Pope Francis and his international Council of Cardinals are laying out plans to completely overhaul the Roman Curia, underlining its role of “service to the universal Church and the local churches”, the Vatican spokesman has said.
As the Pope and his eight cardinal advisers were about to begin their final session on Thursday, Fr Federico Lombardi said major themes of discussion were the responsibilities of the Vatican Secretary of State, the revamping of the world Synod of Bishops, and the Vatican’s attention to the role of the laity.
Fr Lombardi said the group’s agenda was partially dictated by the Pope’s own timetable. Pope Francis has named Archbishop Pietro Parolin to be his Secretary of State and has given him an October 15 start date, so it made sense to discuss how the Pope and cardinals see his role in a renewed Curia.
Under the terms of Blessed John Paul II’s constitution Pastor Bonus, a 1988 reform of the Curia, the Secretariat of State includes two sections: one section deals with foreign relations and the other deals with internal Church matters. “Pastor Bonus” said the Secretariat was to “foster relations” with other Curia offices and “coordinate their work”.
Fr Lombardi said the Pope and the cardinals emphasised the role of the Secretariat of State as “the Secretariat of the Pope”, and said the discussions included “the hypothesis of a new figure – the ‘moderator of the Curia'” to ensure greater communication and cooperation among the Curia offices.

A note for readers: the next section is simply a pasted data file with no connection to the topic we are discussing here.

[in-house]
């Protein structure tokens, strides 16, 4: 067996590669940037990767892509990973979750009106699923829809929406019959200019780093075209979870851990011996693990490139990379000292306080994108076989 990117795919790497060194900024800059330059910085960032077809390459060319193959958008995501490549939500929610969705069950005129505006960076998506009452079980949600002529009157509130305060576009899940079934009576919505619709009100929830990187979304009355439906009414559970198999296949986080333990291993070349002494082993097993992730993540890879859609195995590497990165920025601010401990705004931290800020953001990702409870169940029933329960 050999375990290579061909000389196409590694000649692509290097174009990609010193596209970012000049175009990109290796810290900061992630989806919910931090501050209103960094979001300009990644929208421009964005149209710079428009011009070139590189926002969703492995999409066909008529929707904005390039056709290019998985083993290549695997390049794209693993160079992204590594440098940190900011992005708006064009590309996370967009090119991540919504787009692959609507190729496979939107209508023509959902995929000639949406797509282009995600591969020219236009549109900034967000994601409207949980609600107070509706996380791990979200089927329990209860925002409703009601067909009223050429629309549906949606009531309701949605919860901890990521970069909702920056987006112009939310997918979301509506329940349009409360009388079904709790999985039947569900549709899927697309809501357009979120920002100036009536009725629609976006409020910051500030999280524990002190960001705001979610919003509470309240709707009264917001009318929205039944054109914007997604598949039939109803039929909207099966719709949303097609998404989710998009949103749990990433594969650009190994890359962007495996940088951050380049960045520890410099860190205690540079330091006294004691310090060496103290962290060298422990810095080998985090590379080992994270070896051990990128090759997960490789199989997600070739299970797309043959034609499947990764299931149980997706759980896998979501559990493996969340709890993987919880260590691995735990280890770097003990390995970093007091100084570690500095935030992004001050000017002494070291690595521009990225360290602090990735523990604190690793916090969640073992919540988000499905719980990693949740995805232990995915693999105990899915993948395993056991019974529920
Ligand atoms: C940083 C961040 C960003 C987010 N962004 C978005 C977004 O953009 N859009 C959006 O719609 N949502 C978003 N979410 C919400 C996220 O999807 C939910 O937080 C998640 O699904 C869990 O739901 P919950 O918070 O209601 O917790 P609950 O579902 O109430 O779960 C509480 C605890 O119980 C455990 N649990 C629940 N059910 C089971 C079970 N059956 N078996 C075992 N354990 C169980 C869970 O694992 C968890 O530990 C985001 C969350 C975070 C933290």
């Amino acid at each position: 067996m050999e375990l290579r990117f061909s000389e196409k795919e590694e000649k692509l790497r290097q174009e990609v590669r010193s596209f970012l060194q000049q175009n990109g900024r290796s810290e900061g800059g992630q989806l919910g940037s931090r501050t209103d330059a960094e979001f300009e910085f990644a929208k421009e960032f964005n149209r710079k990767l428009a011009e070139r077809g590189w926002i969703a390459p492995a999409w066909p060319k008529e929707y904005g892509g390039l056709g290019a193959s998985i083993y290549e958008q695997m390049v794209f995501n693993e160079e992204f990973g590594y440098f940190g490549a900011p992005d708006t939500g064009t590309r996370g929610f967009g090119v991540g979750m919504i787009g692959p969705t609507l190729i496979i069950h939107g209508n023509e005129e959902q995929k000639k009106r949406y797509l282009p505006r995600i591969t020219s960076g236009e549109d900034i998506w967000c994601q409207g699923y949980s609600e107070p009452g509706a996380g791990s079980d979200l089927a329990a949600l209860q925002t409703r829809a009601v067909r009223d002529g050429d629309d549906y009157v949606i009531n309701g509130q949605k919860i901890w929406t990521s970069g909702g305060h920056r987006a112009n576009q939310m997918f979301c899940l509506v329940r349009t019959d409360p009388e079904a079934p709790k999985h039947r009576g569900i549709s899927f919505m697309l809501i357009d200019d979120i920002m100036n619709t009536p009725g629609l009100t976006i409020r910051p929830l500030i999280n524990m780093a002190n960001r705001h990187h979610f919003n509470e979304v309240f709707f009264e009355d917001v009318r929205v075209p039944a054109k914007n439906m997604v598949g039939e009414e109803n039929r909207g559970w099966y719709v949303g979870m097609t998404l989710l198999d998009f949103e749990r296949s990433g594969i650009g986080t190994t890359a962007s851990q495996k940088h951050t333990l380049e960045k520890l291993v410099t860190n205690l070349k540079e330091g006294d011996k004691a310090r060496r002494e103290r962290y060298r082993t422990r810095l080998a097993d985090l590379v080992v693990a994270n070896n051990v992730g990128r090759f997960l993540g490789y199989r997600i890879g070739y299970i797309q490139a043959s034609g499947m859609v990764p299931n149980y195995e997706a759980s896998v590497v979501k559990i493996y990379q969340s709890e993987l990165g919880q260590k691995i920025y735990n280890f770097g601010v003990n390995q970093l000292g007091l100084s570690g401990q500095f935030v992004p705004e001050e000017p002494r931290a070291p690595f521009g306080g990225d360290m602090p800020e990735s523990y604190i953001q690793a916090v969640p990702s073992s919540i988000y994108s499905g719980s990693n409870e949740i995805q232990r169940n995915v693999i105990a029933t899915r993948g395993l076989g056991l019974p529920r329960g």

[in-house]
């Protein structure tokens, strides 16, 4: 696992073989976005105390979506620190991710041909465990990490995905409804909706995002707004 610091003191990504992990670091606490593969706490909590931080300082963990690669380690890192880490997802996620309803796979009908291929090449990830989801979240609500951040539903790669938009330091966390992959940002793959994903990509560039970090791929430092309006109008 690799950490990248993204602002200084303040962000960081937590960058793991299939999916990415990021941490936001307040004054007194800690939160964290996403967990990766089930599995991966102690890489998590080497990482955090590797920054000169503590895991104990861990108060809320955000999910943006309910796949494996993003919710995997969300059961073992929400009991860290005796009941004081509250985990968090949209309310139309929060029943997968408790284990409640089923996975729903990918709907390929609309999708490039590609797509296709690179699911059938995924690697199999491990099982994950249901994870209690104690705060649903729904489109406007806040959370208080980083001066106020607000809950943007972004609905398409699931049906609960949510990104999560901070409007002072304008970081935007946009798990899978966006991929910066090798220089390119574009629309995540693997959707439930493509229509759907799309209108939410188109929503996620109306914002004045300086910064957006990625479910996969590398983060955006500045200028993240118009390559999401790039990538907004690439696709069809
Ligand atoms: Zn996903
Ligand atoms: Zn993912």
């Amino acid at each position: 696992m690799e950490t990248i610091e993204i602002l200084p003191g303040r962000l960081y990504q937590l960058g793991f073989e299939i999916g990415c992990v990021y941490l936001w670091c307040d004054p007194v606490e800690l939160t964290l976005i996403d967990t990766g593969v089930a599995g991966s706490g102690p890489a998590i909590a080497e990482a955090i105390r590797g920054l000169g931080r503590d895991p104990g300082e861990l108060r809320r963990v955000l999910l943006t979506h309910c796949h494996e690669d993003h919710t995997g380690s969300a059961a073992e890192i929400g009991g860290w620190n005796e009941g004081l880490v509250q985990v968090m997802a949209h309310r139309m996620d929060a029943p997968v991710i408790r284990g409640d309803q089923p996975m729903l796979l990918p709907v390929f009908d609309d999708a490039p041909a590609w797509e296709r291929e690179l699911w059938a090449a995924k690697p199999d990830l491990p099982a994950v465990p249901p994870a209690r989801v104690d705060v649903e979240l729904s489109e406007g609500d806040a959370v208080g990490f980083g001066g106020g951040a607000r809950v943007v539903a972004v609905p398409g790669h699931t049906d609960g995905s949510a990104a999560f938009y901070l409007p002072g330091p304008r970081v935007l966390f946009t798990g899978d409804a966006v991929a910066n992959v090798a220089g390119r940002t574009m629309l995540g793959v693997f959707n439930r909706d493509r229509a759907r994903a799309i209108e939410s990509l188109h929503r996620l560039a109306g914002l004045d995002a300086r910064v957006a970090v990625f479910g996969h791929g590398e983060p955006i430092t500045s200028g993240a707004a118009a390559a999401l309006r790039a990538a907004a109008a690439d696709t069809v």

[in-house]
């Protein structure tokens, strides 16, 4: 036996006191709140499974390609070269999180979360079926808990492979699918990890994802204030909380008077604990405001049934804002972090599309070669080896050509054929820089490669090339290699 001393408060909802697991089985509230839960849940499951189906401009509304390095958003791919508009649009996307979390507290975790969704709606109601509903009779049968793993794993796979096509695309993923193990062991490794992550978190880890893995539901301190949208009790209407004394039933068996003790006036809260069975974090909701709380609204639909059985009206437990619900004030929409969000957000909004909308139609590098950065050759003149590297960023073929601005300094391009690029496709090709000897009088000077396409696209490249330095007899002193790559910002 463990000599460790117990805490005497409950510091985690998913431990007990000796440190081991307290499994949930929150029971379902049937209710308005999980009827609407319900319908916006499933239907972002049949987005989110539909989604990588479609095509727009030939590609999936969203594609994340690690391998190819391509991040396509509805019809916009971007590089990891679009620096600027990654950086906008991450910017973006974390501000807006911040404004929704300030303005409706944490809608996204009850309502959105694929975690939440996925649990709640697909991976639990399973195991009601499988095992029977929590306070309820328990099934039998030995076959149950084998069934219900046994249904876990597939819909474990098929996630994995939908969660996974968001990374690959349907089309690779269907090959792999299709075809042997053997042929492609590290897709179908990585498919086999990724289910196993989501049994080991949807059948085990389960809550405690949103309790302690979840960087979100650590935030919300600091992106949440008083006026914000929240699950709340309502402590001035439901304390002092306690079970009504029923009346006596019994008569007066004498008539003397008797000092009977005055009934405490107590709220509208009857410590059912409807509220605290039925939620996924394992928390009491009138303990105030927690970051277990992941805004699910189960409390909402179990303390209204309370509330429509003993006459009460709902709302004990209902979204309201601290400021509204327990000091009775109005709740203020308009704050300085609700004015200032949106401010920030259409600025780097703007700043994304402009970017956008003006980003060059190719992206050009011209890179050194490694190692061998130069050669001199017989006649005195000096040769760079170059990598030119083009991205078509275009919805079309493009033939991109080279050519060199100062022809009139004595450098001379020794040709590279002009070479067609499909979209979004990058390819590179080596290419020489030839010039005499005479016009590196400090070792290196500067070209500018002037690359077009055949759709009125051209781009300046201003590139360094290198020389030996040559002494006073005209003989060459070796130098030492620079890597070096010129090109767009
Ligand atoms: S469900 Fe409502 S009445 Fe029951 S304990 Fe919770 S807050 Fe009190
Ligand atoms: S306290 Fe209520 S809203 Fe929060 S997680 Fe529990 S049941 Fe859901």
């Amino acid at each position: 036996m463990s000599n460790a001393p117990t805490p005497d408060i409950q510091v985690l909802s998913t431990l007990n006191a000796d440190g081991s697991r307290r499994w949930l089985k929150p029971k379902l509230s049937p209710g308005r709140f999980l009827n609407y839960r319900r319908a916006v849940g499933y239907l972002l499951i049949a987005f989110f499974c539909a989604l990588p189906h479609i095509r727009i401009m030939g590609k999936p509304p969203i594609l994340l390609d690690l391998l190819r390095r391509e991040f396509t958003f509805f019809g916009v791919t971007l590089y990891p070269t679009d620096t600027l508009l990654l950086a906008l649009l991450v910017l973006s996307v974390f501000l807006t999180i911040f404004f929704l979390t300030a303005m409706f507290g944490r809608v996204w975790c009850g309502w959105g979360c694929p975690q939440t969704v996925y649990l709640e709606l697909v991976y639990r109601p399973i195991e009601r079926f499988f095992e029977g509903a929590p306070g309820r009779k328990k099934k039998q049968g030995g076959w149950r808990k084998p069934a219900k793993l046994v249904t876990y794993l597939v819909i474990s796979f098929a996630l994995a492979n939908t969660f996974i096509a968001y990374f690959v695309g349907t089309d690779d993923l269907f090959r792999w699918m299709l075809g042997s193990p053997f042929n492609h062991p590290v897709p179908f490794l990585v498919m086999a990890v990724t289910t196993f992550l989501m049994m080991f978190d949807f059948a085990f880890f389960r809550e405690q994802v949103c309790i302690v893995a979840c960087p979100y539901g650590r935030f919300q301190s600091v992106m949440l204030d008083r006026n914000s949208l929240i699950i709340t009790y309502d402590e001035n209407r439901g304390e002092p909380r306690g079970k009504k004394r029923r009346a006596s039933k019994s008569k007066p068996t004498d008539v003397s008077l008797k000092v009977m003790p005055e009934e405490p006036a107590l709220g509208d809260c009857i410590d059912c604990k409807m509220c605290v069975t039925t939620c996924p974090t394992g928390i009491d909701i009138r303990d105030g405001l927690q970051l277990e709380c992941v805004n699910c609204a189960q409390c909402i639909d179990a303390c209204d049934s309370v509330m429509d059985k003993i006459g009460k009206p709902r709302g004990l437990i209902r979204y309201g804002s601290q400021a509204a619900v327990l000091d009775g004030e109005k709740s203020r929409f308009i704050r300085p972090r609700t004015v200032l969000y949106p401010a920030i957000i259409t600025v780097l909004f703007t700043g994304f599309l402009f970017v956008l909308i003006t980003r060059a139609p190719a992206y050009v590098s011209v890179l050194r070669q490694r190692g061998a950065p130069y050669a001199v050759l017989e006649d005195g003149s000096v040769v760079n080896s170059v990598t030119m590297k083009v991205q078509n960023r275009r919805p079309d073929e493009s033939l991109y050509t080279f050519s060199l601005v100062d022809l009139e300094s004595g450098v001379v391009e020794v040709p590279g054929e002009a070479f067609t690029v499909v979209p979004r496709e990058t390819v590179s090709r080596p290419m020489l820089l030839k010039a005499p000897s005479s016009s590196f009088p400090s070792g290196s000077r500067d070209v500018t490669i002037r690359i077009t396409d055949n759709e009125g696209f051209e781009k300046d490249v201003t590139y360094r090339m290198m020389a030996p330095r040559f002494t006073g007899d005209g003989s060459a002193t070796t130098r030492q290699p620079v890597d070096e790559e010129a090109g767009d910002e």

The discussions, Fr Lombardi said, were going clearly in the direction of an apostolic constitution to replace Pastor Bonus, and not simply “cosmetic retouches or marginal modifications” of the 1988 document.
Possible changes to the organisation of the world Synod of Bishops, which has been a periodic gathering of bishops from around the world to discuss a specific theme of Church life, were moved to the top of the meeting’s agenda because the Synod Council will meet at the Vatican next week, the spokesman said.
Fr Lombardi said the Pope is expected to decide the theme for the next synod “in the coming days”.
The eight cardinals – six of whom currently serve as diocesan bishops – brought to the meeting with the Pope suggestions they received from Church leaders around the world. One of the topics mentioned most often, Fr Lombardi said, was concern for the role of the laity in the Church and the world.
The Pope and his cardinal advisers talked about “how to ensure that this dimension of the Church’s reality is more adequately and effectively recognised and followed in the governance of the Church”, Fr Lombardi said.
The vast majority of the Catholic Church’s 1.2 billion members are lay people, the spokesman said. Their activities and needs are followed by the Pontifical Council for the Laity, which is “very active”, he said, but does not have the profile or authority of a Vatican congregation, such as those for bishops, for priests and for religious.
Pope Francis has asked his eight cardinal advisers for advice on the Vatican’s finances, as well, Fr Lombardi said, but the theme was not treated in depth at the October meeting because Pope Francis also appointed several special commissions to look into specific aspects of the Vatican’s finances.
At the end of their meeting, council members announced they would hold their second meeting with the Pope on December 3 to December 5, and they planned to meet again at the Vatican in February “so that the work of the council, especially in this initial phase, can proceed quickly”, Fr Lombardi said.
The eight members, who represent six continents, are: Cardinals Francisco Javier Errazuriz Ossa, retired archbishop of Santiago, Chile; Oswald Gracias of Mumbai, India; Reinhard Marx of Munich and Freising, Germany; Laurent Monsengwo Pasinya of Kinshasa, Congo; Sean O’Malley of Boston; George Pell of Sydney; Giuseppe Bertello, president of the commission governing Vatican City State; and Oscar Rodriguez Maradiaga of Tegucigalpa, Honduras.